If money was short for the week, Mom would send us to the store and have Edd “put it on the bill.” Edd would write it out and file it away. The weekend would come and the “bill” was paid. No hassle.
Far Left: Edd and Laura Dykman.
Left: Dykman's neighborhood “Handy Store.“
No questions. Just complete trust and faith in your neighbors. Many neighbor villagers received this trust. True honesty. Real friendship. The perfect neighbor. The father figure. The favorite uncle.
Edd knew everything that went on. He was a part of so many families. Families grew, moved away, and came back for visits. The Handy Store was a must stop. We all updated Edd on what was happening in our lives. I'm sure he was invited to countless graduations, weddings, anniversaries, and so many special gatherings.
As kids, we hung out there a lot. At first there was a small front porch about ten feet wide. Sometimes we blocked the entranceway. Later a full-length porch was added that we felt was just for us guys to hang out. There was a definite respect for the Handy Store. Guys like to feel their invulnerability and sneak a candy bar or a bag of chips from a store. The Handy Store was off limits. It was not an option. No matter who came into our neighborhood it was made perfectly clear that there would he no law breaking at the Handy Store and we would protect its premises. It was everybody's store. Dykman's just happened to own it.
If one was adventuresome or needed a few coins for a Pepsi, a trip under the porch might be in order. Many a coin slipped through the wood slatted porch. If desperate enough you could fight through spider webs, strange creatures and general filth under the porch. It seemed worth it at the time.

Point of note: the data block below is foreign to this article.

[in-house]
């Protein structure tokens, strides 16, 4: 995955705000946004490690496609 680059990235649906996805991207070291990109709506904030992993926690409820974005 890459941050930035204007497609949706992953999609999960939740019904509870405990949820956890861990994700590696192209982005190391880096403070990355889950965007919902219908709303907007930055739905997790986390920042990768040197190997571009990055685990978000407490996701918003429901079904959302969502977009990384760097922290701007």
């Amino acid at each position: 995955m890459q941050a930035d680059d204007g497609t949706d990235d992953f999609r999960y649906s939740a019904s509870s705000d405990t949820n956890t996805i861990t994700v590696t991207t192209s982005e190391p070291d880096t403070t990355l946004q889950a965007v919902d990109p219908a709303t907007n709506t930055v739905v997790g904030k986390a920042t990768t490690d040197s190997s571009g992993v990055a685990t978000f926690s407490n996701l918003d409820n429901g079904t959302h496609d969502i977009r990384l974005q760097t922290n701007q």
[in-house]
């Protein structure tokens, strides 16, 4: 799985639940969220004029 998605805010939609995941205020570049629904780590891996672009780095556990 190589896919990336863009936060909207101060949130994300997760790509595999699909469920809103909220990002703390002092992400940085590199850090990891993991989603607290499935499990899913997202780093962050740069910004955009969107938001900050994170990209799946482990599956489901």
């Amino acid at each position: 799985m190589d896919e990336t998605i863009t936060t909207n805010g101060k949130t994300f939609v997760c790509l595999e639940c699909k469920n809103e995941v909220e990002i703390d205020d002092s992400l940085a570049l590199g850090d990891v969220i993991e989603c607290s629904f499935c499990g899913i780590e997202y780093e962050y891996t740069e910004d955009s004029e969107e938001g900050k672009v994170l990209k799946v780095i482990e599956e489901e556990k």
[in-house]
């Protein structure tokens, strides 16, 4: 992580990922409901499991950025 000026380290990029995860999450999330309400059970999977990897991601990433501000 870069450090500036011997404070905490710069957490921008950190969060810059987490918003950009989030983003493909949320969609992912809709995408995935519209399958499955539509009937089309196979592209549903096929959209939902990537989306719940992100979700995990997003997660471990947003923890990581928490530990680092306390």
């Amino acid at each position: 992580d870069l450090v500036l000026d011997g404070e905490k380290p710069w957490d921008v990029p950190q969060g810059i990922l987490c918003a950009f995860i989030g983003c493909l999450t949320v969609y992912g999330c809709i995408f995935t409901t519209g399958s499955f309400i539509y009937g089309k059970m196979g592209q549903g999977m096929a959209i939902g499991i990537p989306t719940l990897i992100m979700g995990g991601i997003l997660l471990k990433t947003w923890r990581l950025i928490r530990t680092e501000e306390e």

One special neighbor in the late 40's was Phyllis Diller. She lived around the corner from the Handy Store on Oakwood. This was long before she became the famous comedienne. When she and Fang (her famous ex-husband) moved away, she kept in touch with the Dykmans. Even when she became a celebrity her years at the Handy Store remained important to her. She never forgot the kindnesses of the Dykman's. If she was performing nearby, Phyllis always sent a couple of choice tickets to the Dykmans. She always remembered the good will and respect she received from Edd.
Edd lived the life many of us strive for. He was always there to help in times of need. We learned much about life and how to treat people from Mr. Dykman. All through high school I had a yearly bet with Edd. We bet a steak dinner on how I would do in wrestling. Each year I would visit with my money to buy Edd a steak. Each year I returned home with my money and a steak. There was never a discussion. He wouldn't listen that I didn't earn it based on the bet. Edd waved it off and I had a great meal.
The Handy Stores of the world provided more than just food and drink to the “Village.” They gave us friends and neighbors like the Dykman family. They were warm places to go, a welcome center to one and all. They were places you returned to visit if you were away. Everyone fit in. Everyone was cared about and welcomed. The Dykman's raised more than their wonderful family. They helped raise hundreds of children and touched the lives of so many families. Our families-our neighborhoods-our Dykman's Handy Store-all played a big role in who we are.